Re: "I think anyone would agree that that's not a taper". Who knows? I think the only person qualified to call it a taper or not a taper would be the runner themselves. Some guys do a month, or three weeks, or two weeks. The only reason this is even a topic of conversation is because AK posts all of his training details, which few other (maybe only Nick Clark?) top runners do. How much vertical did Timmy Olsen run in the 3 weeks before the race? What about Seb Chaigneau? AK's blog had photos of him on top of Mt. Blanc the same day as AK – why does no one question his preparation? Or Mike Wolfe? He seems to get a free pass for running the JMT, although according to irunfar that affected him at UTMB.

    I find it fascinating (actually – ridiculous might be a better word) that all of these people think they know what AK should have done, and how he should have modified his training by doing this or that.

    1. Paul

      The results, tell the story, and like any sporting performance, will be analysed. Get used to it, because as this sport grows, they'll be even more differing opinions and views.

    2. angus

      The ultra mantra is to do everything to excess. So many jaded performances, due to overtraining, over racing, over FKT'ing. You cant peak or expect to perform at a top level, at massive races, when your body just isnt recovered. Look at the race schedule's of elite road runner's.

    3. David A

      I suspect Seb Chaigneau and Mike Wolfe started the UTMB because they are sponsored North Face athletes – I can't help thinking neither of them really structured their racing and training with a serious expectation of placing or even finishing.

      1. Meghan Hicks

        Dave A,

        It's my understanding that Seb originally wasn't planning to race UTMB since it's so close after Hardrock, but that he was lured in by the temptation of one of his favorite races on his "home" trails.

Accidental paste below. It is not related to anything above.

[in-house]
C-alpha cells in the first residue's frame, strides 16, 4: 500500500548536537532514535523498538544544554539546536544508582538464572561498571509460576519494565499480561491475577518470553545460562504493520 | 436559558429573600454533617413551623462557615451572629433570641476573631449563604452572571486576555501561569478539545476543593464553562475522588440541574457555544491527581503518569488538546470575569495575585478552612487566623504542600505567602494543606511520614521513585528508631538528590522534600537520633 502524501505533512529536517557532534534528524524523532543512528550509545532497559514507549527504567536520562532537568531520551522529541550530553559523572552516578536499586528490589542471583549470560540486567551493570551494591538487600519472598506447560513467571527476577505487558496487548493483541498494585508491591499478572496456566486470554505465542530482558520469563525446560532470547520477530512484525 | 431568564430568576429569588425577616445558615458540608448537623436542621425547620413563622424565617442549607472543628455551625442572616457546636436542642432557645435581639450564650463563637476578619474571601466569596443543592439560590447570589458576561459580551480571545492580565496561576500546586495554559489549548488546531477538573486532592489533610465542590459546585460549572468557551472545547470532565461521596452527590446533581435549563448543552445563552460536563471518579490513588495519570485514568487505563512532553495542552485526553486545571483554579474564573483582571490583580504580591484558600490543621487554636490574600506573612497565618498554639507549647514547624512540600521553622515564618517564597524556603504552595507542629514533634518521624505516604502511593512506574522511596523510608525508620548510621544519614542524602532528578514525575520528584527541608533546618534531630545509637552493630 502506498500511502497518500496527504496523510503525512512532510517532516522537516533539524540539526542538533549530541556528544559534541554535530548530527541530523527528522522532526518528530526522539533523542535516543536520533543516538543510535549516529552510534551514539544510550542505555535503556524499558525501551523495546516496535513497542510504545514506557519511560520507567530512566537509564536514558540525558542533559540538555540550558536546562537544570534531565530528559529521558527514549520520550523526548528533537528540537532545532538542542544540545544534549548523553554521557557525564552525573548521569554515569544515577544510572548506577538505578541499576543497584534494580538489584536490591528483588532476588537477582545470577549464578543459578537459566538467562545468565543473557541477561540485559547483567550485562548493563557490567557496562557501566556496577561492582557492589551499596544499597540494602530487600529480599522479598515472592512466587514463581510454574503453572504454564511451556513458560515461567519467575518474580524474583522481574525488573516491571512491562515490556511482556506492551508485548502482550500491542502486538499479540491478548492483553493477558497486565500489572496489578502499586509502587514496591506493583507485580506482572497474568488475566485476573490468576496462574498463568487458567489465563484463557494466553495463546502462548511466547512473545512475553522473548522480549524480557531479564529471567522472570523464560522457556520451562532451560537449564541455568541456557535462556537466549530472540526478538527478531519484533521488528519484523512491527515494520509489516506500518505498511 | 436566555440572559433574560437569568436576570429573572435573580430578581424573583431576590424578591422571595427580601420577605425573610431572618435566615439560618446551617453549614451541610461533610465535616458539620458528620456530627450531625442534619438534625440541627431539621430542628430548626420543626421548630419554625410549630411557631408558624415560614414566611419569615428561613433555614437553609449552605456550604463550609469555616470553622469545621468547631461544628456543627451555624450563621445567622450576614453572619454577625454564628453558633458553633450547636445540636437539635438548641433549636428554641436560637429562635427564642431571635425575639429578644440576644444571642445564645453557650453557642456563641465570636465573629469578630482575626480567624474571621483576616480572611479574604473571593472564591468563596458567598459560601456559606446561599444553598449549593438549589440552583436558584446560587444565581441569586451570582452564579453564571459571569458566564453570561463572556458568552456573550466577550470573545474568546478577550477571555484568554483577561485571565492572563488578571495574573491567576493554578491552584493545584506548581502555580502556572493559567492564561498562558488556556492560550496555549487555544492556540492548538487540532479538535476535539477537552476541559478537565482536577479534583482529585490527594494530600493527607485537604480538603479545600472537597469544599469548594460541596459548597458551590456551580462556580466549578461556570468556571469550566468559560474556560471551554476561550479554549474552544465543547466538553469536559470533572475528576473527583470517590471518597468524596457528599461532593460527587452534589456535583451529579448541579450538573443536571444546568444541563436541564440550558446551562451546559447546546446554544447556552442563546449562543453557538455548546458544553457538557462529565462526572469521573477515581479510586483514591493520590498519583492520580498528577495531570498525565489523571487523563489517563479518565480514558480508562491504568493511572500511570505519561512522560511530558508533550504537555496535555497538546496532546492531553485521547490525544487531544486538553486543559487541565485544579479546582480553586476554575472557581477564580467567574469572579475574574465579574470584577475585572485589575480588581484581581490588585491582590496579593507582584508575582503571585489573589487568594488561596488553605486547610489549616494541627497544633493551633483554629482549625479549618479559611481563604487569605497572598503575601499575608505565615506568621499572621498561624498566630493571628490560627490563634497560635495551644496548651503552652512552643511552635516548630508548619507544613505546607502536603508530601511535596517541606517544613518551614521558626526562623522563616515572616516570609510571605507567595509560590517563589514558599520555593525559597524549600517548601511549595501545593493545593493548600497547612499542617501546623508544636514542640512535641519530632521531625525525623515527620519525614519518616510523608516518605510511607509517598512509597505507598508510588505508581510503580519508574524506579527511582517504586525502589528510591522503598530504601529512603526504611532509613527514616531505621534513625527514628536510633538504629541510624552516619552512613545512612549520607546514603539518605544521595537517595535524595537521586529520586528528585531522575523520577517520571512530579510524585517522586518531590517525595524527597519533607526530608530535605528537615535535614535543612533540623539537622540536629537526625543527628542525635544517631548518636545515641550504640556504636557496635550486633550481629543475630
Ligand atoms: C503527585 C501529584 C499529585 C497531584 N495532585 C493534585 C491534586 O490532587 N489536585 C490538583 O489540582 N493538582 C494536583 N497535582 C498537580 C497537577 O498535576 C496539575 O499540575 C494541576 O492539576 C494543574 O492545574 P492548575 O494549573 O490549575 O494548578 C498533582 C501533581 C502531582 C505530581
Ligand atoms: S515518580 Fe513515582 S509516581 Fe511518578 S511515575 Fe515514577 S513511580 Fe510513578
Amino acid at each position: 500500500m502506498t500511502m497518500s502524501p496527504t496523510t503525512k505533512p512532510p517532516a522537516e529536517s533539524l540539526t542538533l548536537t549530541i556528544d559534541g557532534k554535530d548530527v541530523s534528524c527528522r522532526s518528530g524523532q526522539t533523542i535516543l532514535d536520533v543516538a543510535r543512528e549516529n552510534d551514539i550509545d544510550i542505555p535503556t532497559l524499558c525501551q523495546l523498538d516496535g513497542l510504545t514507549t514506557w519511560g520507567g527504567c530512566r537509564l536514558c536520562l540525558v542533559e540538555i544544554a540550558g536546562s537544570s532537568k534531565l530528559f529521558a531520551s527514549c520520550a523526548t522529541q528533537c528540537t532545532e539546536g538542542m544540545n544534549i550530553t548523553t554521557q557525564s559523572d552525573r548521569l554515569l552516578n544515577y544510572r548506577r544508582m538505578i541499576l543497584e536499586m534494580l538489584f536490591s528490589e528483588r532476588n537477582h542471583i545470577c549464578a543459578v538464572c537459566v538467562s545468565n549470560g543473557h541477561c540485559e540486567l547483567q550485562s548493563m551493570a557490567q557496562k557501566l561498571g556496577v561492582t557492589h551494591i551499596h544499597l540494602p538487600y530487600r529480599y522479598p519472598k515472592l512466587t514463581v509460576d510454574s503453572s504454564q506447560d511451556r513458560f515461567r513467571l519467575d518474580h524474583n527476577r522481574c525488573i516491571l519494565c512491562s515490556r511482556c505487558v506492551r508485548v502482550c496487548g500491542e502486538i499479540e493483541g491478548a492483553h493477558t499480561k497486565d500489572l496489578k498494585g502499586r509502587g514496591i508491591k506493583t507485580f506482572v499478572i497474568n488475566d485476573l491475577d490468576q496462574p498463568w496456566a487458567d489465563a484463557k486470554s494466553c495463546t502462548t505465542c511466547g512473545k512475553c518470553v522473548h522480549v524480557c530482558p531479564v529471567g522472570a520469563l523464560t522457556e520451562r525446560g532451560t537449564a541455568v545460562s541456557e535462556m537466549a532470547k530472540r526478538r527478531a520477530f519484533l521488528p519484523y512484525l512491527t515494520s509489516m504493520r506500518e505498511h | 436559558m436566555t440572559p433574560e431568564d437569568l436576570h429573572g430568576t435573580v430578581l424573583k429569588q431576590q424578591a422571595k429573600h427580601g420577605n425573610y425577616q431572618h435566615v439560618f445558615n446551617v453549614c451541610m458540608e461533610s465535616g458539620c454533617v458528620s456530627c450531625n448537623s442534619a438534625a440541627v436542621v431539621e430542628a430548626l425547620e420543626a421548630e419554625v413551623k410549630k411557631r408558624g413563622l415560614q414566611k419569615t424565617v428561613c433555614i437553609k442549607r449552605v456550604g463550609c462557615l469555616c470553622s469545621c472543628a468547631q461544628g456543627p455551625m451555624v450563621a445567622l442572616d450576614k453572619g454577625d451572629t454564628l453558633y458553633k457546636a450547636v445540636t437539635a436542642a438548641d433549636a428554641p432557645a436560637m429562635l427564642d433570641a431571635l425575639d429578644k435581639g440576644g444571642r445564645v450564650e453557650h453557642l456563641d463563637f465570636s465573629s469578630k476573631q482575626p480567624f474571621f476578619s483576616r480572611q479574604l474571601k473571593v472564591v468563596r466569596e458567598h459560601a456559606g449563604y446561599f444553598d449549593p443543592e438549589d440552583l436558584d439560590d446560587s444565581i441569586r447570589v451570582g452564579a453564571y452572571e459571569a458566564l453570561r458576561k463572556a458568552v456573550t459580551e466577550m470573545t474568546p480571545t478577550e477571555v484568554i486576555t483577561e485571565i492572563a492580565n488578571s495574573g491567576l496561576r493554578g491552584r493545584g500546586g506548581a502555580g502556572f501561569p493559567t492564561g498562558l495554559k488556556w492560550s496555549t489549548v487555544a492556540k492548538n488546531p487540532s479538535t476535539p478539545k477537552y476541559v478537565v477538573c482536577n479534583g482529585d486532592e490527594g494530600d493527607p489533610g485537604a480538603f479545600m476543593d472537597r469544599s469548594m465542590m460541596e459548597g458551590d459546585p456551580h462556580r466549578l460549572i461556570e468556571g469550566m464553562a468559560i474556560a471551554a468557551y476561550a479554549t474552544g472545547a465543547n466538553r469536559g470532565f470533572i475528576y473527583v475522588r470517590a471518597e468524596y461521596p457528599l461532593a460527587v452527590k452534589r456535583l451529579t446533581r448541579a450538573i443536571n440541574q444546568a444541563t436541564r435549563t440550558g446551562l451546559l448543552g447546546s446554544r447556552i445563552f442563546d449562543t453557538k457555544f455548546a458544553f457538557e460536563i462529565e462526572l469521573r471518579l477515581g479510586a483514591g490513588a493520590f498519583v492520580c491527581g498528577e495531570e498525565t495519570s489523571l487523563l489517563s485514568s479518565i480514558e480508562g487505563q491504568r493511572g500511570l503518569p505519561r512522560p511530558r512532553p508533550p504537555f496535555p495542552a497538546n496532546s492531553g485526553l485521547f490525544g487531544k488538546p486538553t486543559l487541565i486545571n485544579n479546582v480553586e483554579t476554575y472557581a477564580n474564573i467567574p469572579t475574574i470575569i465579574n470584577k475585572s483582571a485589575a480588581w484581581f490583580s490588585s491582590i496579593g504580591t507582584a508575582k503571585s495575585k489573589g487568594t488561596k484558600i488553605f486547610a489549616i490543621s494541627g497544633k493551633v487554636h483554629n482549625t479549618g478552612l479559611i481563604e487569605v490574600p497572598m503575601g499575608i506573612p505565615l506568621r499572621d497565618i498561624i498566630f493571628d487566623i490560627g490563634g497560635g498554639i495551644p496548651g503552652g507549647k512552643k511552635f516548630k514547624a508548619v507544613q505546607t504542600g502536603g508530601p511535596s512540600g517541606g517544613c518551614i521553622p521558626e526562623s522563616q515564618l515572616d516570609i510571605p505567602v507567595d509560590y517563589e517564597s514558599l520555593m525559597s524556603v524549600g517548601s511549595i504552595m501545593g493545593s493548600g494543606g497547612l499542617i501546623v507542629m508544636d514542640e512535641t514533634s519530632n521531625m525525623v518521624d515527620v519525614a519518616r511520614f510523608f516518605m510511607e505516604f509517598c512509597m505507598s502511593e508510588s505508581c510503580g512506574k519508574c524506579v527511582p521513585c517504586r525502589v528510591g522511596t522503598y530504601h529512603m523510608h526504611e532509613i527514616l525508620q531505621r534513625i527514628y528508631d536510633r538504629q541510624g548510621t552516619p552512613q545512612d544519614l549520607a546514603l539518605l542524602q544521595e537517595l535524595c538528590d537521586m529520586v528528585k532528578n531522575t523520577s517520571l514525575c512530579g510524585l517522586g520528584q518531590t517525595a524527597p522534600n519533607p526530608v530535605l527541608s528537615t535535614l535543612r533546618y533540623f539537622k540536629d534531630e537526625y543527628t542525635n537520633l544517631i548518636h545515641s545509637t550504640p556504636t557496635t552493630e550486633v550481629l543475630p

Mike Wolfe said in his pre-race interview and to me in person before the race that he had pretty much been just resting since finishing his John Muir Trail FKT in the first week of August, and that he had little expectations for what he would do at UTMB, for where his JMT recovery was. He also said that he was looking to have fun in the race.

  16. MarkinPolska

    It would be interesting to hear how the athletes themselves identify their origins. I suspect that they may prefer something like the terms you don't like.

    I used to backpack with a Basque guy in the States, and that's how he identified himself – as a Basque. If someone was puzzled, he said it was in Spain but had its own language and culture.

    Currently I live in a country (Poland) that wasn't a country for most of the past 250 years. And many of the people in the USA who identify themselves as being of Polish descent have ancestors who immigrated to the States when Poland wasn't a country. So why did they say they were Polish? Because they had their own language and culture.

    I don't want to start a political discussion, but as I said above, I wonder how the athletes themselves refer to their origins.

    1. Respect